PHP's LDAP extension provides bindings to the C-based OpenLDAP library,
ldap_bind() function, to perform LDAP binds. The PHP-side function
takes an LDAP connection object, username (DN), and password string as
arguments, with its semantics being the same as the OpenLDAP
called with the
LDAP_AUTH_SIMPLE method argument.
PHP passes the PHP string arguments to the OpenLDAP C function — which expects
C-style null-terminated strings — by passing a pointer to the PHP string's value
data in memory. String values in PHP can contain arbitrary byte values,
including the null character (byte value
0x00). If an argument to PHP's
ldap_bind() contains such a null byte, no special action is taken, so from the
ldap_bind() function's point of view, such strings are truncated at
the first null byte.
Hence, an attacker can pass a string starting with a null byte as a password
when authenticating to an application that uses PHP's
ldap_bind(). This will, in
many cases, bypass the application's own check for a non-empty password (since
the string is non-empty from PHP's perspective), but still appear to be empty to
ldap_bind() function, leading to an unauthenticated bind being
performed against the application's intent. This allows an authentication
bypass, as the attacker can login as any given user without needing to know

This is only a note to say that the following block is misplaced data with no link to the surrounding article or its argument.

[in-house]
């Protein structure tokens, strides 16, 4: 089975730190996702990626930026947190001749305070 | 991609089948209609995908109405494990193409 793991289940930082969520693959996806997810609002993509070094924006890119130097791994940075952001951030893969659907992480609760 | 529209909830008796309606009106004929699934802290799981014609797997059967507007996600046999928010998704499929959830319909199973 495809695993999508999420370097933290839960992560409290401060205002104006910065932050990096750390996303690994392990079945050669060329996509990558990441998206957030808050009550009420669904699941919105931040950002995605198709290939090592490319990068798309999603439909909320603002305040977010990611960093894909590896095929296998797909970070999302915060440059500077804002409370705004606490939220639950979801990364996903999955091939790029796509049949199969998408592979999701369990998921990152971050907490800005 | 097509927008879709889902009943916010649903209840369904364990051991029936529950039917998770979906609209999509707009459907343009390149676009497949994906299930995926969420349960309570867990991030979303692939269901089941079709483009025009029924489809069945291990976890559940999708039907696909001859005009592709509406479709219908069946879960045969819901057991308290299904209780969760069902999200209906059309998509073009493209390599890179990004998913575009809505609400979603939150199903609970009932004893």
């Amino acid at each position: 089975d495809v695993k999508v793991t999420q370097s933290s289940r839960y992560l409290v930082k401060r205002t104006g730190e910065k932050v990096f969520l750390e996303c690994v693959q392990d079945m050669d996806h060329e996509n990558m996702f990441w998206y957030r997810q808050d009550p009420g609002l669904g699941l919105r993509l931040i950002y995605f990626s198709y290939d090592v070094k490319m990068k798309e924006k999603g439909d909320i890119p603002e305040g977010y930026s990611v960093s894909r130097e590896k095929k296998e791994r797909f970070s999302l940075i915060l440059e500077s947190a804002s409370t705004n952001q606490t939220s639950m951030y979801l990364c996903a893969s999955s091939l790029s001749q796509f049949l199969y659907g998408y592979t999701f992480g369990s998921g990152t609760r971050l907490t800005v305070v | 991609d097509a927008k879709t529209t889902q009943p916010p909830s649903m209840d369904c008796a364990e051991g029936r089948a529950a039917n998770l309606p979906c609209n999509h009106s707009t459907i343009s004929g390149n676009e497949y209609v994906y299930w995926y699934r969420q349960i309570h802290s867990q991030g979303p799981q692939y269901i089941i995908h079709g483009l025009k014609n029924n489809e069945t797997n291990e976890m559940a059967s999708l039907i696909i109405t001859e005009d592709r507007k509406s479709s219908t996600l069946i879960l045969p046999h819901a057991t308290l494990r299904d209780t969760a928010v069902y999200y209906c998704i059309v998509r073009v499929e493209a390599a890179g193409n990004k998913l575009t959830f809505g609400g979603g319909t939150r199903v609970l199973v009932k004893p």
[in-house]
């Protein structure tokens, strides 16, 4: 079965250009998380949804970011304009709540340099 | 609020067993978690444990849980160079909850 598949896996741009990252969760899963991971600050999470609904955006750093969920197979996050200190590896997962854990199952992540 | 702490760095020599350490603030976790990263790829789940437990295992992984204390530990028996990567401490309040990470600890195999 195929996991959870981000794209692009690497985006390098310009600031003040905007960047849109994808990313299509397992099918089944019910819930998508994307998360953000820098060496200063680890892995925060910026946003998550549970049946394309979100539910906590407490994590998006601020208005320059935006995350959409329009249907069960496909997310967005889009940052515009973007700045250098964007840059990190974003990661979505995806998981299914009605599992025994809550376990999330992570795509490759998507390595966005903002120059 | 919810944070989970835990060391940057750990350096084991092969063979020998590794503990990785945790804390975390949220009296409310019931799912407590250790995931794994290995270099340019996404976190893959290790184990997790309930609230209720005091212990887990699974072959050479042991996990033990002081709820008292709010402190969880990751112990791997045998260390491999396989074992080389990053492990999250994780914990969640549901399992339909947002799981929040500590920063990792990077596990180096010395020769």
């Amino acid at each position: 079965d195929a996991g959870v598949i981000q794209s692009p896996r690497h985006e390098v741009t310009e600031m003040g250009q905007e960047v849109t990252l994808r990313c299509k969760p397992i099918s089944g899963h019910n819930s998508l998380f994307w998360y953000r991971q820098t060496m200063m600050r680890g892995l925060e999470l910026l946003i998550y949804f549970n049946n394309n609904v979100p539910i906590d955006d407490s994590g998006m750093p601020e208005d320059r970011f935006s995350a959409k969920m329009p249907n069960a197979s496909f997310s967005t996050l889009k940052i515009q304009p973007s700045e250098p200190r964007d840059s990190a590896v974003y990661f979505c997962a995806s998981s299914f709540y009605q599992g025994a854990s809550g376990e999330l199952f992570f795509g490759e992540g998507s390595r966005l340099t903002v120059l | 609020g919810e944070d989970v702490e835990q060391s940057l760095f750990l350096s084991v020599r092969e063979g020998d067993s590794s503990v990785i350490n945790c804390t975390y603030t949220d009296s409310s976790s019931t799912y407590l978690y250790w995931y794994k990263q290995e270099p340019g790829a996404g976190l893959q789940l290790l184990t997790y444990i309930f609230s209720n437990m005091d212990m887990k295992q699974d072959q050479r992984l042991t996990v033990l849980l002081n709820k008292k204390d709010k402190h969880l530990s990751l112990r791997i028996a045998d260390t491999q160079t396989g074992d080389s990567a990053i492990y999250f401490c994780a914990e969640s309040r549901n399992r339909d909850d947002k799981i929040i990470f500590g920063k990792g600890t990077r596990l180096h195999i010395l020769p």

their real LDAP password.
We used the PHP function
ldap_bind() in the
Zend\Ldap component of ZF2 and
Zend_Ldap class of ZF1.
We filtered the password input, removing null bytes, using the following code:
$password = str_replace("\0", '', $password);
This action sanitizes the password, preventing anonymous authentication.
The following releases contain the fixes:
If you are using an affected version of PHP, and utilizing the LDAP functionality from Zend Framework, we highly recommend upgrading immediately.
This vulnerability was originally reported in the PHP manual:
and in more general detail in the following report:
The vulnerability was patched within PHP's LDAP extension starting with PHP 5.5.12 and PHP 5.4.28. Prior versions remain vulnerable, which is what the patch associated with this advisory attempts addresses.
The Zend Framework team thanks the following for identifying the issues and working with us to help protect its users:
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